marsha val wrote:Hi, I had a bunch of old bales of orchard horse hay that I couldn't use up in a timely manner. Occasionally through the years, I noticed if we left a bale out over the winter, by spring it was nicely composted. Not completely, so I'd just rake it into the soil. So in November we took about 20 bales to the garden and just sat them in there and popped the strings. It's Jan, and they are molding in the middle but I really don't see much else happening. Now I'm worried I'm going to have a bunch of moldy hay to deal with in a couple of months. Do you have any suggestions of what I could do to get this stuff to break down more quickly? I've looked up lime, but not sure it is the right way to go, some composters say it steals the nitrogen that's needed to compost. So would I use fertilizer that has nitrogen? and lime? In hindsight, I should've just laid down some flakes across the garden instead of the the entire bale. I feel I might've created a big mess. If you have any ideas, I'd really appreciate it. Thank you!
marsha val wrote:Oh wow. Yes, LOTS of mold inbetween the flakes. The bales are sitting one after the other in a continuous row with about 8" between the rows. It doesn't cover the garden completely. There's some area left open.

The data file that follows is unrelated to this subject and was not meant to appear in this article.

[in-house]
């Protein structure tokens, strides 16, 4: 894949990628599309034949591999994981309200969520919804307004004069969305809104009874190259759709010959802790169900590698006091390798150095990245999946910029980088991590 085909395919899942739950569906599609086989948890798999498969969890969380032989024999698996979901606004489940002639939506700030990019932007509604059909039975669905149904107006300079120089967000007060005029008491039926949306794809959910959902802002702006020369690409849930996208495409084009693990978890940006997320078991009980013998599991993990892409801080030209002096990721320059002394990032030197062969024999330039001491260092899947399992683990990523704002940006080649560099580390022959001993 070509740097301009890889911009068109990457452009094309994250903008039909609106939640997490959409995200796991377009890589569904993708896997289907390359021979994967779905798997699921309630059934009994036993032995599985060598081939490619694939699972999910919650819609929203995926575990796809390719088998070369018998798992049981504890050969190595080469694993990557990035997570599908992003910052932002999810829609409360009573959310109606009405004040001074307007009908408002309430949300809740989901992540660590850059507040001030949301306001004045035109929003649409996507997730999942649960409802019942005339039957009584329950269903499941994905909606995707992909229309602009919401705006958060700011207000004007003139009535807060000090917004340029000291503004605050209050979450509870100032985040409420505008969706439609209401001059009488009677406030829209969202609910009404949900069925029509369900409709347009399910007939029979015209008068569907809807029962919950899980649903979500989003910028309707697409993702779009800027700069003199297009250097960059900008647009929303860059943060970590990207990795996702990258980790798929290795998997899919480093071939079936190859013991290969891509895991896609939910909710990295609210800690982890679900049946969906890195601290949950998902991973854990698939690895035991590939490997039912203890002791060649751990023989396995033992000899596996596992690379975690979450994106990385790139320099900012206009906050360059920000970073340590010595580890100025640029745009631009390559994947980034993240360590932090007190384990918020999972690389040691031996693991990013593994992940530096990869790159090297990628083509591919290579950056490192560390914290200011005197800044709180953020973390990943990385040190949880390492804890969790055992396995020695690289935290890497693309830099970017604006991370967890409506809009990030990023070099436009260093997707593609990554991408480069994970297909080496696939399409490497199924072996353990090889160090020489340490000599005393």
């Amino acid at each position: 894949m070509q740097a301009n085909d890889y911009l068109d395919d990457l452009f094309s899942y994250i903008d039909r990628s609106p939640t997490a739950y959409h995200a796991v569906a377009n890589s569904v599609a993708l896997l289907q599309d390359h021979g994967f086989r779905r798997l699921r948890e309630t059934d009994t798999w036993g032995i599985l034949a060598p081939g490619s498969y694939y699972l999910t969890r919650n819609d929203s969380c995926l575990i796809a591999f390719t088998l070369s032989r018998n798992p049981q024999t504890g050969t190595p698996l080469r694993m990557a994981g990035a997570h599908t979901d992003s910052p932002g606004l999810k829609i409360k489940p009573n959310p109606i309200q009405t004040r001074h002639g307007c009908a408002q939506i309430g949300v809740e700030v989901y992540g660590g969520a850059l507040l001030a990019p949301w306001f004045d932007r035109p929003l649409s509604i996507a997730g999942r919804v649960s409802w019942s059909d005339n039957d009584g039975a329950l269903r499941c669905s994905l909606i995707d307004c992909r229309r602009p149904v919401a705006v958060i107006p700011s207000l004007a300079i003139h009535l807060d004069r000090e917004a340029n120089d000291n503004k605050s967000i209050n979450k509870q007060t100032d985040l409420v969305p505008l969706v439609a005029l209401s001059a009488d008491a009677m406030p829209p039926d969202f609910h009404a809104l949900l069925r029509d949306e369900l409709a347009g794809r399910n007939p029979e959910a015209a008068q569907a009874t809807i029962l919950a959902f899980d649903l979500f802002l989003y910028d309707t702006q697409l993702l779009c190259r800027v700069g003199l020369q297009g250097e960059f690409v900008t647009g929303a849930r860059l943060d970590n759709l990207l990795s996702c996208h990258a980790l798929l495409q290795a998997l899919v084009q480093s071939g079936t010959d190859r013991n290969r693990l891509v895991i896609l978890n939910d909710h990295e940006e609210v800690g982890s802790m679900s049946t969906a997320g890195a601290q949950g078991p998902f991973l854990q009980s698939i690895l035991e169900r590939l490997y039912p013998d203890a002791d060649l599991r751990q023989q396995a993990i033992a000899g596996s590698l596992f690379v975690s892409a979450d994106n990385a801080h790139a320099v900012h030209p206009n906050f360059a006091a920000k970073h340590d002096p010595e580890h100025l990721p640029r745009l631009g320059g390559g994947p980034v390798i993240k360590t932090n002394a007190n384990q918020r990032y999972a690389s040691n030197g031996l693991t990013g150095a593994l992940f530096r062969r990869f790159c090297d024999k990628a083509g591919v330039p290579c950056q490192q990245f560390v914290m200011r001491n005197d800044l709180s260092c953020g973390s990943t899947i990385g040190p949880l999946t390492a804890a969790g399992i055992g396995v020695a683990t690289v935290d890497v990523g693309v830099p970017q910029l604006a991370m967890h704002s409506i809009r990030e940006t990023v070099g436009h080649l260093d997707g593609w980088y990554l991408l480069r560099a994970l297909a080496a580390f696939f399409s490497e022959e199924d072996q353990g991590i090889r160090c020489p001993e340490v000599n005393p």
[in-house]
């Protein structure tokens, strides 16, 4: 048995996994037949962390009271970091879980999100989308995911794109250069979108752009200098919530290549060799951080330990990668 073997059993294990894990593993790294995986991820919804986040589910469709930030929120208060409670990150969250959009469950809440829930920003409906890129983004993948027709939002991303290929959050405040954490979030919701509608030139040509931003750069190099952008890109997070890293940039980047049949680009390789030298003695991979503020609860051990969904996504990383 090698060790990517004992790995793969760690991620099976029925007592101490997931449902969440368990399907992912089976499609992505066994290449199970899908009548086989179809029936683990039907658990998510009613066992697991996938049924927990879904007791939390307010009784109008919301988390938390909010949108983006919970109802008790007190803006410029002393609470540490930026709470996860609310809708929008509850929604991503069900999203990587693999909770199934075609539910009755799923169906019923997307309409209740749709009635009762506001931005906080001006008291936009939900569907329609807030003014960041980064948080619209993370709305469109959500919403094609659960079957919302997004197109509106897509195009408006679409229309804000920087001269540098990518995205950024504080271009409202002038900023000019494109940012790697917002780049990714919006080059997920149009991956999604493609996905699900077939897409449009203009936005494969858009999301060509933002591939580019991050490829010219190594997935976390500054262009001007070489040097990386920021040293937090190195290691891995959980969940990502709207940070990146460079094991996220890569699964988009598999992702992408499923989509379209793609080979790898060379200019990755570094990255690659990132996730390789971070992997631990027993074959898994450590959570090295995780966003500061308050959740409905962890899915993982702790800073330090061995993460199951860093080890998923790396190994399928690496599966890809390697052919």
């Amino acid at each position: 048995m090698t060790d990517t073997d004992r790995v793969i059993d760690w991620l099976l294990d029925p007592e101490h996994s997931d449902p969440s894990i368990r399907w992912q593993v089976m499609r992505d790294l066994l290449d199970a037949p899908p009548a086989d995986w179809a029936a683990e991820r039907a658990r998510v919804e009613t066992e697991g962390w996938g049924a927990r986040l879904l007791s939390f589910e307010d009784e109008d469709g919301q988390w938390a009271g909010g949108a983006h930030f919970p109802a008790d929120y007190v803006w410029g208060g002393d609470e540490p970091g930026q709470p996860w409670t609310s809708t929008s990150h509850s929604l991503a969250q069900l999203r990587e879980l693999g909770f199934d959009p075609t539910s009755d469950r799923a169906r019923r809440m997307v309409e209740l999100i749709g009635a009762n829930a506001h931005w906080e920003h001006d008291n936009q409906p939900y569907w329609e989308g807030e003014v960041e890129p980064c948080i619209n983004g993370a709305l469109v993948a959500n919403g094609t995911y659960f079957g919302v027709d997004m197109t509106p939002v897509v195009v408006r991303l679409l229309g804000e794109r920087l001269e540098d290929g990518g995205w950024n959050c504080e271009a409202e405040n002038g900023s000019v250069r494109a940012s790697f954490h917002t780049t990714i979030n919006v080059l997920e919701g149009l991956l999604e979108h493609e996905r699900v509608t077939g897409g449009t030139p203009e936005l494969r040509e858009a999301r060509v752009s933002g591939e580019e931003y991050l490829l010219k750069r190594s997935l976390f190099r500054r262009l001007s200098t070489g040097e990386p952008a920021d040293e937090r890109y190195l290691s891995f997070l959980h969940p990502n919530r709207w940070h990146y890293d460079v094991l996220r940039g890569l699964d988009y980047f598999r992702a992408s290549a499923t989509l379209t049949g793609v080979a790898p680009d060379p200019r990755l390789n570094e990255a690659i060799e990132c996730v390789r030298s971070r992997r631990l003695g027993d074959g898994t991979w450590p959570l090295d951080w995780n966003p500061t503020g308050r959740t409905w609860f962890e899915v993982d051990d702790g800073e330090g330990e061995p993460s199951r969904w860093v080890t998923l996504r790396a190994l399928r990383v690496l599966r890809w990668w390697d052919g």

OK, I'll spread this out to cover every square inch. I do think it needs that to make it less dense. Should I move flakes or just not worry and toss with a pitch fork? This will disturb the fungus/mold on the inside - Is that ok? At what point will this fungus/mold die off?
I'm brand new to this idea, it's def a learning experience and I don't know what to expect. This is sounding very interesting though!
marsha val wrote:Did you use seeds or plants? How did your zucchini taste? Thanks!
Al William wrote:Further to some messages above, growing in bales seems like another good use. Presumably even after a growing season there will still be a substantial amount of the bale remaining to use as mulch. I learnt about it from this episode of The Survival Podcast, an interview with Joel Karsten.
Also to second people's suggestions of Ruth Stout, her book 'The No-Work Garden Book' is a fun read.